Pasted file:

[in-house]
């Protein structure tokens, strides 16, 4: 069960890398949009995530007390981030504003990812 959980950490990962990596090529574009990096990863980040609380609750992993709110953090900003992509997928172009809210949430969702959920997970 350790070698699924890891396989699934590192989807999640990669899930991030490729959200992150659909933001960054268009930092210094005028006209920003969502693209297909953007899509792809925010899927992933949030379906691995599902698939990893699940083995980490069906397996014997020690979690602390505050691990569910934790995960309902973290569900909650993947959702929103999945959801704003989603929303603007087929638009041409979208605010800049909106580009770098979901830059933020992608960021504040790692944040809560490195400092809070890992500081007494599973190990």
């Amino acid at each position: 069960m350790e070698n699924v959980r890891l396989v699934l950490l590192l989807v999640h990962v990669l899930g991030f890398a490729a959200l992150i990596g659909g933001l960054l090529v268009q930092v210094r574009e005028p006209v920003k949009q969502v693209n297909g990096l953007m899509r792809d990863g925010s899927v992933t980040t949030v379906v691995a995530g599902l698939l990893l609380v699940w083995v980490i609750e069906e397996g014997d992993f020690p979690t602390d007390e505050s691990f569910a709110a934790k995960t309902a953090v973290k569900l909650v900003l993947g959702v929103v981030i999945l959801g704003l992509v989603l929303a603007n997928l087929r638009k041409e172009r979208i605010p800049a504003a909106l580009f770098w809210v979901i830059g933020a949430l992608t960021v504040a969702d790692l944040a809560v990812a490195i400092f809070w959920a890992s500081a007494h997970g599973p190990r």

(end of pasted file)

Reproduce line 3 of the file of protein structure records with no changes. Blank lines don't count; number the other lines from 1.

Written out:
């Amino acid at each position: 069960m350790e070698n699924v959980r890891l396989v699934l950490l590192l989807v999640h990962v990669l899930g991030f890398a490729a959200l992150i990596g659909g933001l960054l090529v268009q930092v210094r574009e005028p006209v920003k949009q969502v693209n297909g990096l953007m899509r792809d990863g925010s899927v992933t980040t949030v379906v691995a995530g599902l698939l990893l609380v699940w083995v980490i609750e069906e397996g014997d992993f020690p979690t602390d007390e505050s691990f569910a709110a934790k995960t309902a953090v973290k569900l909650v900003l993947g959702v929103v981030i999945l959801g704003l992509v989603l929303a603007n997928l087929r638009k041409e172009r979208i605010p800049a504003a909106l580009f770098w809210v979901i830059g933020a949430l992608t960021v504040a969702d790692l944040a809560v990812a490195i400092f809070w959920a890992s500081a007494h997970g599973p190990r």